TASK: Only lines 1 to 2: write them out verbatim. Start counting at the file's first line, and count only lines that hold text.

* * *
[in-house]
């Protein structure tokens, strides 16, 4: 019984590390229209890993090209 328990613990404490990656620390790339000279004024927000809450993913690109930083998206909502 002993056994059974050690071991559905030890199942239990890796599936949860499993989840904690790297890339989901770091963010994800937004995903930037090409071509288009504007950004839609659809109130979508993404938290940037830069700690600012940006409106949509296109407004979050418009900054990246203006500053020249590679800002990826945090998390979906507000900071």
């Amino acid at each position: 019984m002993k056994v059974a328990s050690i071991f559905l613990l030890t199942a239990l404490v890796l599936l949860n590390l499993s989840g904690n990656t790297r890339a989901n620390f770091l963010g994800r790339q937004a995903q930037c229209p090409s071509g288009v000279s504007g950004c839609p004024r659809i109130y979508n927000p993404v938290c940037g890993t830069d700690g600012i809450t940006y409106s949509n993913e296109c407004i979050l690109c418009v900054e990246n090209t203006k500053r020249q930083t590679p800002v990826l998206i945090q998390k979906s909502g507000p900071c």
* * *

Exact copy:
[in-house]
């Protein structure tokens, strides 16, 4: 019984590390229209890993090209 328990613990404490990656620390790339000279004024927000809450993913690109930083998206909502 002993056994059974050690071991559905030890199942239990890796599936949860499993989840904690790297890339989901770091963010994800937004995903930037090409071509288009504007950004839609659809109130979508993404938290940037830069700690600012940006409106949509296109407004979050418009900054990246203006500053020249590679800002990826945090998390979906507000900071």